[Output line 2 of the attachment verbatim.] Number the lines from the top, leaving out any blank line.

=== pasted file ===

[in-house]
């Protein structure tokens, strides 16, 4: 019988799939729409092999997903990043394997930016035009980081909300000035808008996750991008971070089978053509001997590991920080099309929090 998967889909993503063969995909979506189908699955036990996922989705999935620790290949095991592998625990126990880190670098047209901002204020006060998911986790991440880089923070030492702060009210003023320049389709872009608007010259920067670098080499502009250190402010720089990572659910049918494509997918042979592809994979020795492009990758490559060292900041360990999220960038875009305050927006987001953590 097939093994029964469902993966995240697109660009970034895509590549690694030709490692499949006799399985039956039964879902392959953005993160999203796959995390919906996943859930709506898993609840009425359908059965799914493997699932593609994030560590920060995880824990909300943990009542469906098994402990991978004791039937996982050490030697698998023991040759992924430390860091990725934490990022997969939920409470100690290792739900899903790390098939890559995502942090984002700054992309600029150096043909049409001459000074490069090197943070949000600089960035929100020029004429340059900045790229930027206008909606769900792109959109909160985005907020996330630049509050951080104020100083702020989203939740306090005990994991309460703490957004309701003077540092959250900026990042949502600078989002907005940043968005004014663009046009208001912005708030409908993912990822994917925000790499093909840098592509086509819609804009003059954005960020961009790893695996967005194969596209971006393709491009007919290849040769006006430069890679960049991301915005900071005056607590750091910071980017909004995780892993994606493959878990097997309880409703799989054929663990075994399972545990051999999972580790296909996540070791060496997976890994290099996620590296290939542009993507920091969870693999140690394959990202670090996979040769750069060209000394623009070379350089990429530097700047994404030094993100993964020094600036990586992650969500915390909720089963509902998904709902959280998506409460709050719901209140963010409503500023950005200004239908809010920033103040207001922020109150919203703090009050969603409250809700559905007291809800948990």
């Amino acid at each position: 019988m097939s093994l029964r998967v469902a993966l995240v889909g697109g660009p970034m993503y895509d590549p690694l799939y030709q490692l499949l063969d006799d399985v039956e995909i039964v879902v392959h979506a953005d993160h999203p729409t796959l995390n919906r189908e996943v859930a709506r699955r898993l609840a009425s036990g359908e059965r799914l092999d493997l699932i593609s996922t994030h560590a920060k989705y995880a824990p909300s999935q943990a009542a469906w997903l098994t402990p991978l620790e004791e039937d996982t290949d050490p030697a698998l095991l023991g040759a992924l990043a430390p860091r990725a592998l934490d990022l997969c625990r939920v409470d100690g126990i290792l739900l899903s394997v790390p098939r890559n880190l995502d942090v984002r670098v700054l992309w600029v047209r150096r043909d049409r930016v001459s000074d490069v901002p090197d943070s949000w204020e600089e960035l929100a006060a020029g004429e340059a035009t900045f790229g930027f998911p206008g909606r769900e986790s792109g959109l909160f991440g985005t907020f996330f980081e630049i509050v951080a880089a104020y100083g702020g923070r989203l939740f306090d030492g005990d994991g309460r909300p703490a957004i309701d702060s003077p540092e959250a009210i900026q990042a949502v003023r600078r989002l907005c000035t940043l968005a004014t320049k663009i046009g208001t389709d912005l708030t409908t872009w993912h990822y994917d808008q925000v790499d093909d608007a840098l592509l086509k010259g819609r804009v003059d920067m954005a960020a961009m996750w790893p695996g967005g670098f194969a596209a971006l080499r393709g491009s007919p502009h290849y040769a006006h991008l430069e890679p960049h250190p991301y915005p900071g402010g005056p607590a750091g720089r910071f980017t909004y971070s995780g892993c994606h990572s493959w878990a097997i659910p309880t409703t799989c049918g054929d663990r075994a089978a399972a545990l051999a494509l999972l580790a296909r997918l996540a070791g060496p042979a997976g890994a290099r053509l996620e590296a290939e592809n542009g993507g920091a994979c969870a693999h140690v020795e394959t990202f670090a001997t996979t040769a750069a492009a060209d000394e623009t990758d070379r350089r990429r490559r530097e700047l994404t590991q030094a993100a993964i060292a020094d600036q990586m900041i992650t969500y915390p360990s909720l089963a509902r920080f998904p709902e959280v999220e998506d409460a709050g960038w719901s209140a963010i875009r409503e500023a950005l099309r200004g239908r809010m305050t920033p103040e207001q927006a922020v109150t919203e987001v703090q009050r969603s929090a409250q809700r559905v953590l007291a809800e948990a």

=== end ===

């Protein structure tokens, strides 16, 4: 019988799939729409092999997903990043394997930016035009980081909300000035808008996750991008971070089978053509001997590991920080099309929090 998967889909993503063969995909979506189908699955036990996922989705999935620790290949095991592998625990126990880190670098047209901002204020006060998911986790991440880089923070030492702060009210003023320049389709872009608007010259920067670098080499502009250190402010720089990572659910049918494509997918042979592809994979020795492009990758490559060292900041360990999220960038875009305050927006987001953590 097939093994029964469902993966995240697109660009970034895509590549690694030709490692499949006799399985039956039964879902392959953005993160999203796959995390919906996943859930709506898993609840009425359908059965799914493997699932593609994030560590920060995880824990909300943990009542469906098994402990991978004791039937996982050490030697698998023991040759992924430390860091990725934490990022997969939920409470100690290792739900899903790390098939890559995502942090984002700054992309600029150096043909049409001459000074490069090197943070949000600089960035929100020029004429340059900045790229930027206008909606769900792109959109909160985005907020996330630049509050951080104020100083702020989203939740306090005990994991309460703490957004309701003077540092959250900026990042949502600078989002907005940043968005004014663009046009208001912005708030409908993912990822994917925000790499093909840098592509086509819609804009003059954005960020961009790893695996967005194969596209971006393709491009007919290849040769006006430069890679960049991301915005900071005056607590750091910071980017909004995780892993994606493959878990097997309880409703799989054929663990075994399972545990051999999972580790296909996540070791060496997976890994290099996620590296290939542009993507920091969870693999140690394959990202670090996979040769750069060209000394623009070379350089990429530097700047994404030094993100993964020094600036990586992650969500915390909720089963509902998904709902959280998506409460709050719901209140963010409503500023950005200004239908809010920033103040207001922020109150919203703090009050969603409250809700559905007291809800948990």